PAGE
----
M&A Check-List: Top 3 Priorities for Tech Marketers

Closing the deal is just the first step. Here's what you need to focus on to ensure a solid brand foundation.
Urgent post-it

According to Dealogic, a record $962.6 billion worth of cross-border deals have been announced via 5,498 transactions so far this year. This represents a 38% increase in volume year-on-year ($696.1 billion in 2017 YTD), despite deal activity having dropped 18% over the same period (6,680 deals in 2017 YTD). And telecomm and technology are closing in fast on healthcare as the leading targeted sector.

As is often the case, the discussion surrounding all this activity has focused almost exclusively on the financials. But what happens after the deal? How do newly restructured companies realize their potential?

As brand strategists, we have seen first hand that success often relies on less tangible factors. In particular, the corporate brand — those words and images used to communicate the new story, and value proposition, to the marketplace — can play a critical role in uniting the combined organization and maximizing its value. This is especially true for high-growth tech companies trying to sell complex products and recruit top talent in an increasingly competitive environment.

For marketing executives at newly merged tech companies, the to-do list can be daunting, especially when it comes to brand. To help you cut through the clutter and position the brand for success, we recommend you address these three issues first.

1. Find Your Why

One of the biggest challenges that technology firms will face following a merger is dealing with a growing portfolio that no longer seems to fit into a cohesive story. The companies we work with have often grown through multiple acquisitions or are expanding product portfolios, moving beyond their core story to one that lacks cohesion and that employees and clients can’t articulate.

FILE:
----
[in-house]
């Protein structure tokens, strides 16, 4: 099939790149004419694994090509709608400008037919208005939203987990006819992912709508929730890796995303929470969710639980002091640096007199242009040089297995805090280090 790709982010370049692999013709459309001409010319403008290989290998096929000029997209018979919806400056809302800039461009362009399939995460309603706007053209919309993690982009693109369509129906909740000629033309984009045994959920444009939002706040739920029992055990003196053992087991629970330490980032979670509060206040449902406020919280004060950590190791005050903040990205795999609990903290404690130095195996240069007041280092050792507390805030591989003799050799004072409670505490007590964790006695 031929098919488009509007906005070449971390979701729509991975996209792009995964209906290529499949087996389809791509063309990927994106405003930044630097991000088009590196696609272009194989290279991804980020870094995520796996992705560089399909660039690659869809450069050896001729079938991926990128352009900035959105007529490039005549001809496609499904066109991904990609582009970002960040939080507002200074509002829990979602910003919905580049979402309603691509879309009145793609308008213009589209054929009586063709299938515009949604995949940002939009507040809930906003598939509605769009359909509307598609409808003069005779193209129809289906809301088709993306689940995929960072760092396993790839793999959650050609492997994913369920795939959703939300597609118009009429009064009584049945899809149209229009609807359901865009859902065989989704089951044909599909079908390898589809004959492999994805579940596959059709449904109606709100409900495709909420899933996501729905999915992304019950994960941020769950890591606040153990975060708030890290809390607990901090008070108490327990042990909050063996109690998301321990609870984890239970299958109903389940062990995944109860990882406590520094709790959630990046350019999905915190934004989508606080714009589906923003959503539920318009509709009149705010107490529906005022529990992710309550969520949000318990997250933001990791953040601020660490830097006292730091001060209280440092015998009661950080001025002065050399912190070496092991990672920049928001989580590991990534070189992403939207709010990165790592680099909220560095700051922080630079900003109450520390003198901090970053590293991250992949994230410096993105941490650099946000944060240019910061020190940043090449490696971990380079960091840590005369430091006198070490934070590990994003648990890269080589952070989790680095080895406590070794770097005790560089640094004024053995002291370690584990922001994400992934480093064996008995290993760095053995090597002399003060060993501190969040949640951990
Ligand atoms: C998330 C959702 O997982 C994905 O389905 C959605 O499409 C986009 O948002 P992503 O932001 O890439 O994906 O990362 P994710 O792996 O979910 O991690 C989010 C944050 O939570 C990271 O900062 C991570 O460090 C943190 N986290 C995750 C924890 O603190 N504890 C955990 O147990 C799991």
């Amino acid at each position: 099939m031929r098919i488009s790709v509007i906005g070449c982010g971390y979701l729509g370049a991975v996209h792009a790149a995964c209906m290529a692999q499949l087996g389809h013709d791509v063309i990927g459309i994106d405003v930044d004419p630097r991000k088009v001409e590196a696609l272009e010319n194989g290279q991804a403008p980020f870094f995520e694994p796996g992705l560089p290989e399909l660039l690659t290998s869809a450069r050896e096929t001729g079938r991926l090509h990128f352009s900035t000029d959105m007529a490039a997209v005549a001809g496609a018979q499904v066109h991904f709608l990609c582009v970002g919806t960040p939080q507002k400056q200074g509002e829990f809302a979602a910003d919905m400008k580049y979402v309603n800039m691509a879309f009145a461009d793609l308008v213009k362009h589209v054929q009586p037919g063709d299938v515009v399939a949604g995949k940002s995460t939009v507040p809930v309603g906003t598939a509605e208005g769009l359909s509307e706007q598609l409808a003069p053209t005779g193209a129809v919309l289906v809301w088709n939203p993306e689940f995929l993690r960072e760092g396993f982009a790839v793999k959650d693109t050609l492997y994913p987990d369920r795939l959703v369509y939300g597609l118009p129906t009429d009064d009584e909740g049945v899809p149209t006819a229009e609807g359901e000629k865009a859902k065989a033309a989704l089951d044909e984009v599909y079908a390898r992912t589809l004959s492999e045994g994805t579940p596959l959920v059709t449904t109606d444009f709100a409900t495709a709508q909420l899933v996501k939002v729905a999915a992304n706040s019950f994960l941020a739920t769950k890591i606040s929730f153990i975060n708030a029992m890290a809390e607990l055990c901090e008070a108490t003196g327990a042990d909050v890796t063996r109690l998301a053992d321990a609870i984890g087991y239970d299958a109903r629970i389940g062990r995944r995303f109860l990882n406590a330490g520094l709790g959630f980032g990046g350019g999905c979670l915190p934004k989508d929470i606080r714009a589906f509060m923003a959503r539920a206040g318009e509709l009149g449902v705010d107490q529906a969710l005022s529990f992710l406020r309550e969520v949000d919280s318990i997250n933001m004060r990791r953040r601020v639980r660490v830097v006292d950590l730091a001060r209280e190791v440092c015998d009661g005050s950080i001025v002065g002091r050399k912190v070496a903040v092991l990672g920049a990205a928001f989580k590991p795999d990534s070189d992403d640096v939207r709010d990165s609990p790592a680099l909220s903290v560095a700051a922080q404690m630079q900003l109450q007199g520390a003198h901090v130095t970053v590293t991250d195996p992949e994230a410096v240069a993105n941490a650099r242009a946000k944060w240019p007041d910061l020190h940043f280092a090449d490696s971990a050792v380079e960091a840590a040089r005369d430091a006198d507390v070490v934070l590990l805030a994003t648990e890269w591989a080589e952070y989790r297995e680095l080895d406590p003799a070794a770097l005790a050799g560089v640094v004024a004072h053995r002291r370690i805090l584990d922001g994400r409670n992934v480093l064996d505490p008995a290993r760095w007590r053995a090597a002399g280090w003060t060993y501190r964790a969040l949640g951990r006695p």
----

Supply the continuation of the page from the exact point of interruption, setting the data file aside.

The common problem in these situations is that that the newly structured company is too focused on the what – the products and solutions it offers – which is holding them back from talking about the why – the higher purpose for why the company exists, its vision and the ultimate impact it wants to have on those it serves.

More broadly, finding a company’s why and identifying how this evolves with acquisitions and growing product portfolios enables the firm to move beyond the nuts and bolts of specific services or products that may seem incongruent or conflicting. Going higher means finding a story that all audiences can connect with and believe in. It gives a company’s own people a rallying cry and story to tell that’s not driven by any one business unit or product, and it’s inspiration that all can get behind.

2. Establish Your What

Companies following a growth-through-acquisition strategy often suffer from a lack of integration between acquired brands and the parent. This is especially true in an industry as product-driven and ever-evolving as technology. The result is a portfolio filled with repetitive, contradictory offerings, logos, and names, creating challenges for sales people and customers alike in understanding what the company does.